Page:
Iowans do not believe anyone should be above the law. They want Wall Street crooks who crashed our economy and were bailed out by taxpayers to be prosecuted and put in jail. Ernst wants more money managed by the same Wall Street investment firms and banks who helped crash the economy, arguing that more student loans and more retirement savings should be transferred from public-interested, nationally-secured funds to risky, profit-interested Wall Street accounts.

As Iowans head to the polls Tuesday, I hope they keep these facts in mind about how Ernst has opposed these longstanding Iowa values.
Ralph Nader, founder, Center for Study of Responsive Law, Washington, D.C. Contact: Published in Des Moines Register, Oct. 29, 2014: column and many comments.

And see, Ed Wasserman, "Braley is a match for true Iowa values," Iowa City Press-Citizen, Oct. 24, 2014.

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Tuesday, October 28, 2014

Taxpayers' Money: Government Projects, Yes; Private Giveaways, No

October 28, 2014, 3:09 p.m.

Residents Deserve Courthouse Annex

Nicholas Johnson

Iowa City Press-Citizen, October 28, 2014, p. A7

On Nov. 4 (or before) be sure to vote “yes” on the Courthouse Annex bond proposal.

Opponents of prior proposals wanted alternatives to incarceration, with less recidivism. They wanted a cheaper structure. They wanted to preserve views, and this National Historic Register courthouse’s architectural integrity. They wanted a “green” building and accessibility for persons with disabilities.

Well, guess what? The supervisors’ response is government at its best. They not only listened, they responded — with everything opponents asked.

Instead of jail cells, they just received a $192,000 grant for their Drug Treatment Court, with employment opportunities for offenders. Building costs are 25 percent less. Views of the courthouse are preserved. It will receive “silver” LEED certification and be ADA compliant.

Supervisors proposing legitimate governmental projects (e.g., courthouses, park acquisition) must get public approval to spend taxpayers’ money. Yet city council members who want to give taxpayers’ money to their friends’ non-governmental, for-profit, private businesses (e.g., luxury condos, grocery stores, motels), can do so while refusing to listen or respond to opponents. Ironic, isn’t it?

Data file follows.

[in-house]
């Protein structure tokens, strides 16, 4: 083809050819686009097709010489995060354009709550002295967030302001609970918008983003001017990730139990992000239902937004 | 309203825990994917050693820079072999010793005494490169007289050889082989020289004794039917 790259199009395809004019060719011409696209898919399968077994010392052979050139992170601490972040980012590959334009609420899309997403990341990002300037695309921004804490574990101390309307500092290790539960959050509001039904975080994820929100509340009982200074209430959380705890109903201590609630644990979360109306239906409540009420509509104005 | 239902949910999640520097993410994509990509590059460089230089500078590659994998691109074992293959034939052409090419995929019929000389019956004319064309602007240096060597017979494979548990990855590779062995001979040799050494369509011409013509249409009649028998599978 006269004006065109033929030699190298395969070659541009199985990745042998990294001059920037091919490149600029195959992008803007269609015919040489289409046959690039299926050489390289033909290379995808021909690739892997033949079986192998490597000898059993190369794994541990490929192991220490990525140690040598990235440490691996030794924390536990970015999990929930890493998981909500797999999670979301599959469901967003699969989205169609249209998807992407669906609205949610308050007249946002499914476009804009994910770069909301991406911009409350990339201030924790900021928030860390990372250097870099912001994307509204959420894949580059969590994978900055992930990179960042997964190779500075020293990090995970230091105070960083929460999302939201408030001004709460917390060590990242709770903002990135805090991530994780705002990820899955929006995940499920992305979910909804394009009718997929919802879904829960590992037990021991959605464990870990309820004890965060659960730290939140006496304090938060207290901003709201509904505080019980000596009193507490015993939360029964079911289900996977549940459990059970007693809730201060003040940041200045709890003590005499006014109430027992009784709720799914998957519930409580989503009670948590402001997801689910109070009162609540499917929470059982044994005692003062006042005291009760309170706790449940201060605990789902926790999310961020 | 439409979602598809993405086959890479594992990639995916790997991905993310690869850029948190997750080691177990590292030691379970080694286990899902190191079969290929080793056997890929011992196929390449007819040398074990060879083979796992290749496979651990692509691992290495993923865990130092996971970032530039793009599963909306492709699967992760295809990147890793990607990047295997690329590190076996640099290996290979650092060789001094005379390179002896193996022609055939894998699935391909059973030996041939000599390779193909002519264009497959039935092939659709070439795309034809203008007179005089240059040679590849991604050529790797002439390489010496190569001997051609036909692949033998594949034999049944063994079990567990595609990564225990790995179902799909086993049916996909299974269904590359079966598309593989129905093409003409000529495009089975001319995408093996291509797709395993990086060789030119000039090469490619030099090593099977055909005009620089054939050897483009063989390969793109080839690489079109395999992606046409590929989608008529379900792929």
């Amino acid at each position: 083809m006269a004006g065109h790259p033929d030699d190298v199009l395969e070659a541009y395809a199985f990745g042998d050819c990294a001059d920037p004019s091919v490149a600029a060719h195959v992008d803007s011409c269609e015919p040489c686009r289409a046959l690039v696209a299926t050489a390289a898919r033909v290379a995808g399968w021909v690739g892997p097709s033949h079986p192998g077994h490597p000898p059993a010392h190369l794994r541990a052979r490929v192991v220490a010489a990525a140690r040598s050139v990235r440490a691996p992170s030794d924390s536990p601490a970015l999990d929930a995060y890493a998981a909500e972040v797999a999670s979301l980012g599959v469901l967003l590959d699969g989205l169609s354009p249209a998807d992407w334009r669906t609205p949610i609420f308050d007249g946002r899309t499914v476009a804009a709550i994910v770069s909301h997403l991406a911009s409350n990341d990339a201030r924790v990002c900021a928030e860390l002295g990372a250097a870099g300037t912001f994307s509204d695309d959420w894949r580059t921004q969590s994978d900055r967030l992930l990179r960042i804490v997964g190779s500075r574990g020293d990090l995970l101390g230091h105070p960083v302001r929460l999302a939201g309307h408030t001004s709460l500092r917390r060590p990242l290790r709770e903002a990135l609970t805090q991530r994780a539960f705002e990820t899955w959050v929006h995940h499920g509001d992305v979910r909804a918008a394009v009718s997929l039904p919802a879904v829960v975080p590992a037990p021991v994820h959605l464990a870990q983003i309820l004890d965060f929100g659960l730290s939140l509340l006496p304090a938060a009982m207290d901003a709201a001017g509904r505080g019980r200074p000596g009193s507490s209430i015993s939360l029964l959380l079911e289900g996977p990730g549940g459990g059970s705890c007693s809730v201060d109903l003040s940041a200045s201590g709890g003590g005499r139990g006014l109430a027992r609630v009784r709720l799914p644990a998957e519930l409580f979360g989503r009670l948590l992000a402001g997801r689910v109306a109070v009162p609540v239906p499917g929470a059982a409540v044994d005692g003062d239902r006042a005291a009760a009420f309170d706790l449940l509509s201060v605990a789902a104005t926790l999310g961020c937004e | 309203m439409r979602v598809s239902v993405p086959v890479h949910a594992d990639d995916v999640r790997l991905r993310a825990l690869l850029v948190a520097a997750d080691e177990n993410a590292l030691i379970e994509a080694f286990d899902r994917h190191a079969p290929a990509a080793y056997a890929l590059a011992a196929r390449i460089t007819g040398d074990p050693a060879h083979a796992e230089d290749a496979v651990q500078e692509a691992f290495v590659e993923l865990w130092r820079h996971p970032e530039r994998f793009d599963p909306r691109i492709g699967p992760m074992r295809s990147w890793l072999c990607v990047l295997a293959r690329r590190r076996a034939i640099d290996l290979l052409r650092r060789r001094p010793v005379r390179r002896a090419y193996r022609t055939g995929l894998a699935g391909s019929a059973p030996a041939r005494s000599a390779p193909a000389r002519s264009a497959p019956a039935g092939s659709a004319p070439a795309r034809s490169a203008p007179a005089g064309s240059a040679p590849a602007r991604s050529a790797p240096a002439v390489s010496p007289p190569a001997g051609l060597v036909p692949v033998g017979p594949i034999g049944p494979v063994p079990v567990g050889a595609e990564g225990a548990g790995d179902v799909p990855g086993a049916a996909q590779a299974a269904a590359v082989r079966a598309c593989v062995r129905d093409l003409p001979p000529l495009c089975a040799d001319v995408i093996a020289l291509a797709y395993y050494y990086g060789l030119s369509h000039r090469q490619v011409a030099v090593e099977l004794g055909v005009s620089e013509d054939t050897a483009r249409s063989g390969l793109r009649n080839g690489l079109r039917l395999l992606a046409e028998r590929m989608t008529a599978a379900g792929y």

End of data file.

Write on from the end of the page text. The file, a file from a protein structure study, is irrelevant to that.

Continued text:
We need and deserve this courthouse improvement; supervisors deserve our thanks. Vote “yes.”

Nicholas Johnson

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Wednesday, October 08, 2014

Think Before Taxing Poor Additional 17%

October 8, 2014, 7:00 a.m.

October 9: Added, below, are comments regarding this blog essay/column posted to the Press-Citizen's online version of the column, and Facebook mentions of the column. They conclude with an emailed comment from a reader, and Nick's response to it. Below that are two comments from present and former Johnson County officials: an excerpt from Supervisor Rod Sullivan's Sullivan's Salvos, and a comment posted directly to this blog essay/column from former Auditor Tom Slockett.

On the Local Option Sales Tax, Think Before You Vote

Nicholas Johnson
Iowa City Press-Citizen
October 8, 2014, p. A11

My response to the dueling sales tax columns on the Oct. 6 opinion page? Think before you vote. That’s all I ask.

Income inequality is as American as apple pie. The wealthy get the largest slices. So it has always been.

The 18th Century sentiment, “Those who own the country ought to govern it,” is attributed to John Jay, our first Supreme Court Chief Justice. It didn’t just burst forth as a talking point from today’s conservative rightwing corporatists or Fox News.

We’re familiar with the results from Washington. One family owns more than do 40 percent of the American people combined. The increased value since the 2008 bank fraud has gone to the upper one percent -– including those very bankers too big to jail.

What we and the media lose with our focus on Washington is that the same forces are playing out in state capitals, county courthouses, and city councils.